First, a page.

How To Keep Your Baby’s Bottom Rash-Free Over The Summer

When you have a baby, a parent’s main jobs are to give them milk, change their nappy, and help them sleep. Although you may have mastered all three, the summer months can throw a curveball your way, with the heat affecting their appetite, hydration, ability to sleep, and hygiene. 

Due to the extra sweat, their nappy area can become very sore, particularly if their urine is concentrated due to being slightly dehydrated, which is why babies often get bad nappy rashes when it is hot outside. 

Here are some tips on how parents can avoid their little ones getting sore bottoms so they can feel more comfortable in the summer months. 

Change their nappies more regularly

As nappies these days can hold a lot of liquid, this means there could be a significant amount of moisture against your child’s bottom before they start to complain about it. This excess moisture, coupled with sweating, means the material can rub against the baby’s skin and irritate it, resulting in a painful rash. 

Therefore, the easiest thing to do to avoid this discomfort is to change their nappies more often than you normally would. 

If they are also drinking more water or milk to stay hydrated, you might find they are filling their nappies more frequently. Therefore, it is sensible to put a new one on as soon as you think they may have done a wee. 

Of course, when you do change their nappy, make sure their bottom is completely dry by patting it with a cloth or towel before putting a new one on.

Let them go nude

Another option is to let them have some nappy-free time where possible. This lets the skin air dry without constantly rubbing against material. 

Understandably, it can be difficult to leave a baby without their nappy on for a long period of time or if you’re out and about, as they are likely to have an accident. In this case, you can make their nappy looser or take it off as soon as you’re home. 

Lying young babies on a towel can be a good idea, as you can easily wash it if they pass urine. 

Use natural baby balms

There are lots of products available for babies, but as young children have very sensitive skin, it is important not to use any that contain harsh parabens, synthetics or chemicals, as these can make their rash worse.

Instead, buy vegan baby products that contain natural ingredients like organic shea butter, cocoa butter, chamomile, lavender, and mandarin.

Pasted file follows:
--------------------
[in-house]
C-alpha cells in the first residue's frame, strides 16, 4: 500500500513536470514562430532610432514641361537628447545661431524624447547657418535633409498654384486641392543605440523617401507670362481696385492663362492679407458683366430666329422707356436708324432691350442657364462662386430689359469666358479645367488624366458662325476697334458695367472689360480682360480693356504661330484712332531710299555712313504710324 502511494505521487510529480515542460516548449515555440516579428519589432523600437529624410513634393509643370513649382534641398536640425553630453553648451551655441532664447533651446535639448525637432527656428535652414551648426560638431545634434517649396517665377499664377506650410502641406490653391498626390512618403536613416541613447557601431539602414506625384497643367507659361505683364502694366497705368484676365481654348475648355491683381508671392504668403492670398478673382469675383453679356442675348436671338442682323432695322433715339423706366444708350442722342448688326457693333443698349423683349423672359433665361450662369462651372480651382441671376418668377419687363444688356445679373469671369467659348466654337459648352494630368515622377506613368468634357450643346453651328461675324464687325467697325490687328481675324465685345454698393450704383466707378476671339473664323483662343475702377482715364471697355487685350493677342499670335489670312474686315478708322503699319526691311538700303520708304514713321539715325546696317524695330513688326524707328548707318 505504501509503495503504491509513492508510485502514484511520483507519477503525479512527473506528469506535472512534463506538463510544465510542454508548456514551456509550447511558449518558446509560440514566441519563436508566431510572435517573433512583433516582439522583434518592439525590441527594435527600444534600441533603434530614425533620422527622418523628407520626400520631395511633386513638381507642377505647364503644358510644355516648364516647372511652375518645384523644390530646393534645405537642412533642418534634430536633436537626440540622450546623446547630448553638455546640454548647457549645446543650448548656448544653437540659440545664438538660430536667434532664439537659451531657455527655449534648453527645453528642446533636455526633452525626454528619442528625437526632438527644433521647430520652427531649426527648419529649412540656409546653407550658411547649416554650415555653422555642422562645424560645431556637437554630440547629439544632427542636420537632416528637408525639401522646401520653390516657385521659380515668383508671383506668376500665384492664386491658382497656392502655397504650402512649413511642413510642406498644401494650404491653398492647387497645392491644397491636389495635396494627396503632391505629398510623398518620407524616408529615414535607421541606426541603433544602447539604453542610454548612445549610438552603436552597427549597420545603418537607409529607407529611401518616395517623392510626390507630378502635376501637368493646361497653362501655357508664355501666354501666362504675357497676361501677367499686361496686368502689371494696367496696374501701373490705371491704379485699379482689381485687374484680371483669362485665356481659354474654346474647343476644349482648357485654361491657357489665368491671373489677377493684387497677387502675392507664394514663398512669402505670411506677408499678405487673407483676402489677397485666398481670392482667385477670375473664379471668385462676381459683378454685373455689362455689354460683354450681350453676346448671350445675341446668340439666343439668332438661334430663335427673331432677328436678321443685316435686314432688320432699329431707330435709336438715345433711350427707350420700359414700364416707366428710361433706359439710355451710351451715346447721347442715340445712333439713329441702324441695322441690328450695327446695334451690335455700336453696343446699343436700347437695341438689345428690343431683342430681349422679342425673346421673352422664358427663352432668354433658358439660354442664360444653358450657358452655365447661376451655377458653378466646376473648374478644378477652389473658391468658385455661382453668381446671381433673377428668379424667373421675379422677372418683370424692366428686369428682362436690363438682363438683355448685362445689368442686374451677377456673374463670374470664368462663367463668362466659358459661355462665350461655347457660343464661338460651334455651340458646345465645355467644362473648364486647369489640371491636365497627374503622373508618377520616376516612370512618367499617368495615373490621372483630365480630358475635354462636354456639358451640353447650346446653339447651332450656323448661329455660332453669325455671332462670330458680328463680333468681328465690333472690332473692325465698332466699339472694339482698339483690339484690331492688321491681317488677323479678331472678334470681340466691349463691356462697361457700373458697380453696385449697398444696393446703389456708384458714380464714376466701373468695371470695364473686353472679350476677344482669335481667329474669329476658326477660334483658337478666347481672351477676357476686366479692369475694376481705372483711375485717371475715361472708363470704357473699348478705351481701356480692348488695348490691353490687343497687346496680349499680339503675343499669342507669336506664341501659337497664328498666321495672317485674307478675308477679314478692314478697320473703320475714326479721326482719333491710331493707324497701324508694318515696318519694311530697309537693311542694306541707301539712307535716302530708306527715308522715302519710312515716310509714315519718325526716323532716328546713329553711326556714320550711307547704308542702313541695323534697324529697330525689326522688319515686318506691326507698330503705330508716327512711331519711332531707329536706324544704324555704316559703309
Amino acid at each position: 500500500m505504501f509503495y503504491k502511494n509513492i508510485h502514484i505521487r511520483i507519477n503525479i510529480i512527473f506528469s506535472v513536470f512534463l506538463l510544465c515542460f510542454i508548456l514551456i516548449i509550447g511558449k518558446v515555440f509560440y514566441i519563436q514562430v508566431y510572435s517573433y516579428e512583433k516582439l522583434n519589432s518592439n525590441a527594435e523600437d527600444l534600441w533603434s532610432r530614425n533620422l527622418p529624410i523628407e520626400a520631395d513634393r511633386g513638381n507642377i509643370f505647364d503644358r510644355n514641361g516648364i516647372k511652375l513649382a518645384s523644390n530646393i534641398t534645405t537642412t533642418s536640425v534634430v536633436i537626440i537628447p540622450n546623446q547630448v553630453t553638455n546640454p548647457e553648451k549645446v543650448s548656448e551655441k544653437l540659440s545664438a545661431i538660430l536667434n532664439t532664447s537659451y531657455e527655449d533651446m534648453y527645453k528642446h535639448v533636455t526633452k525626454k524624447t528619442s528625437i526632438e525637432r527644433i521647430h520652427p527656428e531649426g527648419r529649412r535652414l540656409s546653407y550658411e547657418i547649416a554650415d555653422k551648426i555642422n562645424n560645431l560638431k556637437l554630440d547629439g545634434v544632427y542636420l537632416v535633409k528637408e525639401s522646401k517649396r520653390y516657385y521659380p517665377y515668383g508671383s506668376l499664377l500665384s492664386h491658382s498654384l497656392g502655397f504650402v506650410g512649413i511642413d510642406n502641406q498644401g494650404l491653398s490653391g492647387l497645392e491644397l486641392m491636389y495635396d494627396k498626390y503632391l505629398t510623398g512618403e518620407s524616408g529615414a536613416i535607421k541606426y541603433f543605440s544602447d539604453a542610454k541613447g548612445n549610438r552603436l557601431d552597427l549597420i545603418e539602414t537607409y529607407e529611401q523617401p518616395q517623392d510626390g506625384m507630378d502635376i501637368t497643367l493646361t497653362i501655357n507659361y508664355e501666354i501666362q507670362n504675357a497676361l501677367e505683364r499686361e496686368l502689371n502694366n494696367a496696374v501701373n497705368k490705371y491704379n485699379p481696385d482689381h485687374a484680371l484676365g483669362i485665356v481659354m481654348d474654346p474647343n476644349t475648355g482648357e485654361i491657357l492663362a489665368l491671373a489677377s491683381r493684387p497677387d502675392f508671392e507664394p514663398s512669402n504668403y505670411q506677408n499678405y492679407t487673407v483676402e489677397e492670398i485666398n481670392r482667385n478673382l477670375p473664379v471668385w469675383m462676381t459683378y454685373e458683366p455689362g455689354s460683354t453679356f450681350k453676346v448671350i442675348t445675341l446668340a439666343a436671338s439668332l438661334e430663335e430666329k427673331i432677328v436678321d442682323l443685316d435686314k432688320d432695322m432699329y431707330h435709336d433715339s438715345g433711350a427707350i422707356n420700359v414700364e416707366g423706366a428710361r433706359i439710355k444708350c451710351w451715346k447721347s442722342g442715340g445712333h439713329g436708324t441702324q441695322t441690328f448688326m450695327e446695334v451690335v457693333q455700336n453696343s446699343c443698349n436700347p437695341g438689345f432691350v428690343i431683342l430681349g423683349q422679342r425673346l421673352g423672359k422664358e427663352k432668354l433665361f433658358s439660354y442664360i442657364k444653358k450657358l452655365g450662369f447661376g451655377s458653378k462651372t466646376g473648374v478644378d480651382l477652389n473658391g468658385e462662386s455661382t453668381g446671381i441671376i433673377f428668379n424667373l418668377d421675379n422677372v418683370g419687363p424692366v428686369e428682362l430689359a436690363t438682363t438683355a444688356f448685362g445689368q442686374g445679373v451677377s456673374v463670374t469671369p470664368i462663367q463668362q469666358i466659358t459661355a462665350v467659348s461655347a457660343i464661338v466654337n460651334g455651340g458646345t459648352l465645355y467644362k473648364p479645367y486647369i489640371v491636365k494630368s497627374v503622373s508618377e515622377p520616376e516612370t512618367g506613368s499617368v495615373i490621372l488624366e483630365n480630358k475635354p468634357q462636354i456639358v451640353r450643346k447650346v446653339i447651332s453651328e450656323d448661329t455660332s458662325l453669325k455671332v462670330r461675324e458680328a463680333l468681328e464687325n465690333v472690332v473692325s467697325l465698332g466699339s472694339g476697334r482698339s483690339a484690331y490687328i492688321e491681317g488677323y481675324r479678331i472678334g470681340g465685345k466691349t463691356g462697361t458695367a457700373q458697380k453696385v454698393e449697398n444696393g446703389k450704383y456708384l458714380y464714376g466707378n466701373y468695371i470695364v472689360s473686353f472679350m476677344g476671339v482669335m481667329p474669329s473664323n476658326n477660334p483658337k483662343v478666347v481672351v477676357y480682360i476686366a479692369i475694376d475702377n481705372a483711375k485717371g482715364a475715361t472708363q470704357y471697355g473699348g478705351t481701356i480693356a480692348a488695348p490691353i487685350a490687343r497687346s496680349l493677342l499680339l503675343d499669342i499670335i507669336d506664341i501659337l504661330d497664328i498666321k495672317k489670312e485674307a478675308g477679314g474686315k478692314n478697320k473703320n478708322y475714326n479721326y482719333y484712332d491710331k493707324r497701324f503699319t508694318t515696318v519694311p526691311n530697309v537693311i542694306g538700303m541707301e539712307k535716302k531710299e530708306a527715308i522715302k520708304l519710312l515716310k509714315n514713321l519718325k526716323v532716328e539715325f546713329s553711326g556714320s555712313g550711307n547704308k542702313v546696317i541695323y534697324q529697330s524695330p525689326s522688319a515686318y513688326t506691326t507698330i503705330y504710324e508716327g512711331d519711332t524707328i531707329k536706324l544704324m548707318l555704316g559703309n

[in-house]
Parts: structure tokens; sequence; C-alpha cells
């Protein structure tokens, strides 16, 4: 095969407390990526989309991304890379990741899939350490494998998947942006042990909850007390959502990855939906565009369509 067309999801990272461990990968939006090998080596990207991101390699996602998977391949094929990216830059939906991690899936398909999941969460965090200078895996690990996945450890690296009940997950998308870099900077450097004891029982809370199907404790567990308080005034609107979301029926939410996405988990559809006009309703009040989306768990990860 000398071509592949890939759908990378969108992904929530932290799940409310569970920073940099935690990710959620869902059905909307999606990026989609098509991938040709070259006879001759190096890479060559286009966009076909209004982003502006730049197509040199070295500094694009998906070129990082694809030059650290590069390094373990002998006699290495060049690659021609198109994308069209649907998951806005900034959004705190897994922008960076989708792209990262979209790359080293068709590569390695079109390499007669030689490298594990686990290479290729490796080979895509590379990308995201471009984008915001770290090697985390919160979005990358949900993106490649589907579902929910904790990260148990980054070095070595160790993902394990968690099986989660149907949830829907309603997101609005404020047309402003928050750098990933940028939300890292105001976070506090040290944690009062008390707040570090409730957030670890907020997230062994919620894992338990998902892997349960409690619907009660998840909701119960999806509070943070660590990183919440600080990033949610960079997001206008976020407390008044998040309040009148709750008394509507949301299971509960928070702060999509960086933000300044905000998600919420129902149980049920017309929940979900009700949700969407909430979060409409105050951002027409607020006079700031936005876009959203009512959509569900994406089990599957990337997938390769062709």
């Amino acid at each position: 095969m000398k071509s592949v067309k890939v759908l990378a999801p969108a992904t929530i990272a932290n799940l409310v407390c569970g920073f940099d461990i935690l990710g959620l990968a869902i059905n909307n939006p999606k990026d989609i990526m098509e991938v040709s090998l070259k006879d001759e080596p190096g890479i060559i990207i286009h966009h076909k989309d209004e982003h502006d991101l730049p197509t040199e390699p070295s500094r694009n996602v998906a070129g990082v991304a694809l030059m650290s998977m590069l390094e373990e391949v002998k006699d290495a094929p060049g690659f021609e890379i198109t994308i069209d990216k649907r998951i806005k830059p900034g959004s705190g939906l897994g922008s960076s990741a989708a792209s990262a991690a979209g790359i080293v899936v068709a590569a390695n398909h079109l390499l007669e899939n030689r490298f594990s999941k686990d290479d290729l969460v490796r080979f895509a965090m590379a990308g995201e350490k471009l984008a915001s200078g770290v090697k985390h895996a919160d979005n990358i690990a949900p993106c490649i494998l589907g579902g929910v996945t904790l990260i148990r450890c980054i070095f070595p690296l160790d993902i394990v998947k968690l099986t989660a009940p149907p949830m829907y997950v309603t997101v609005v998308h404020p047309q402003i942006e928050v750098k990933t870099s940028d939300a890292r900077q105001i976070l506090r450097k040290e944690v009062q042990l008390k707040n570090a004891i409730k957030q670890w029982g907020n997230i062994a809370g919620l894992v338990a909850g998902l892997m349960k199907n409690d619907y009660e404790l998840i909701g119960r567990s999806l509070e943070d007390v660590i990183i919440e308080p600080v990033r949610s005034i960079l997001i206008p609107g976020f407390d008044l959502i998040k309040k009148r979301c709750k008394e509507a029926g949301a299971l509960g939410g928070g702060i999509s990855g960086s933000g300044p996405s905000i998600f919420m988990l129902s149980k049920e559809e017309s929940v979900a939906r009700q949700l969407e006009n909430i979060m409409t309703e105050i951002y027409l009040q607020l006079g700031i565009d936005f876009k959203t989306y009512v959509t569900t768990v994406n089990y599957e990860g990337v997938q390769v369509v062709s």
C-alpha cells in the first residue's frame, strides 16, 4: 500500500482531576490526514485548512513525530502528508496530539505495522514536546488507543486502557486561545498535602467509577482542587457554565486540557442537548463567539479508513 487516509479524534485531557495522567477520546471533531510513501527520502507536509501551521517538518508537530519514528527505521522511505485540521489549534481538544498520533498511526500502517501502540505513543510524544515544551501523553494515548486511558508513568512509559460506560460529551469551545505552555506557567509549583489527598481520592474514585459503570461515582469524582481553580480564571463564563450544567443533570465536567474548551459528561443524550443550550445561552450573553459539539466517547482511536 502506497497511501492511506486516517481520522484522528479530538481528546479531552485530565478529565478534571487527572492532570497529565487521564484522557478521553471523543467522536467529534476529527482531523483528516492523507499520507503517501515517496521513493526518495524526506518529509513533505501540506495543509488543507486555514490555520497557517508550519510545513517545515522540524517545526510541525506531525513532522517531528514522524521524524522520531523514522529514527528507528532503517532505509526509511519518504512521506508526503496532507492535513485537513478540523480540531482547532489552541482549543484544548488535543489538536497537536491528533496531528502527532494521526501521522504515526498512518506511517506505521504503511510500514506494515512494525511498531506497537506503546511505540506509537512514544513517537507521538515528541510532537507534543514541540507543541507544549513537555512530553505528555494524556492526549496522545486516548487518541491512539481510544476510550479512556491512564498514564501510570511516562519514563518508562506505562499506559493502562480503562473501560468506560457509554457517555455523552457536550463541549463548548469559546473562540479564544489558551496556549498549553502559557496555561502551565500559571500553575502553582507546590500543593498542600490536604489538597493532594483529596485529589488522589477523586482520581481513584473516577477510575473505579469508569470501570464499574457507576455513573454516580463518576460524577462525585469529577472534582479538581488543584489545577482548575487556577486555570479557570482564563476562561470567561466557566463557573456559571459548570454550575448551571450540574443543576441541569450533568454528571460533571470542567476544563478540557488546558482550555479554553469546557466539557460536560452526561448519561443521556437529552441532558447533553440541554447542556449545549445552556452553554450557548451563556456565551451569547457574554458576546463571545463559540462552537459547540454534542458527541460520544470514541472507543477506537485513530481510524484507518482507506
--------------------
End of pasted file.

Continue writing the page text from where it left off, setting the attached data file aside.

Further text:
This creates a barrier for their skin that protects them from the excess moisture, as well as heals sore and irritated skin. 

These natural ingredients can soothe painful rashes, so they do not worsen even if it remains hot outside. 

Clean regularly

Although babies with sore skin are likely to find it upsetting being put in a bath, it is important to keep the area clean. 

The water can cleanse the skin and remove any dirt or bacteria that can make the rash worse. It is important, however, not to use any soaps or detergents in the bath, as these can irritate the area even more. 

Make sure to clean within the folds of skin as well, as these bits often get overlooked, and fully dry your little ones before getting them dressed. 

Avoid putting too many clothes on

Coming out of winter, it can be difficult to gauge how hot or cold a child is. Parents are told to wrap them up during the colder months so they don’t get a chill, but this often means babies remain overdressed when the sun does make an appearance. 

As young children, particularly newborns, struggle to regulate their temperature, it is essential not to put too many layers on, as this can be very dangerous for them. 

According to What To Expect, a single layer is sufficient for temperatures above 24C outside. Using lighter fabrics, breathable slings or carriers, and a lightweight hat are also sensible to protect them from the sun and stop them getting too hot and sweaty. 

It is important to keep the nursery between 20C and 22C, not letting it go higher than this if it can be avoided. Not only is a high temperature more likely to give them a nappy rash but it increases their risk of SIDS. 

Signs they are starting to overheat include being cranky, irritable, looking flushed, sweating, and breathing quickly. 

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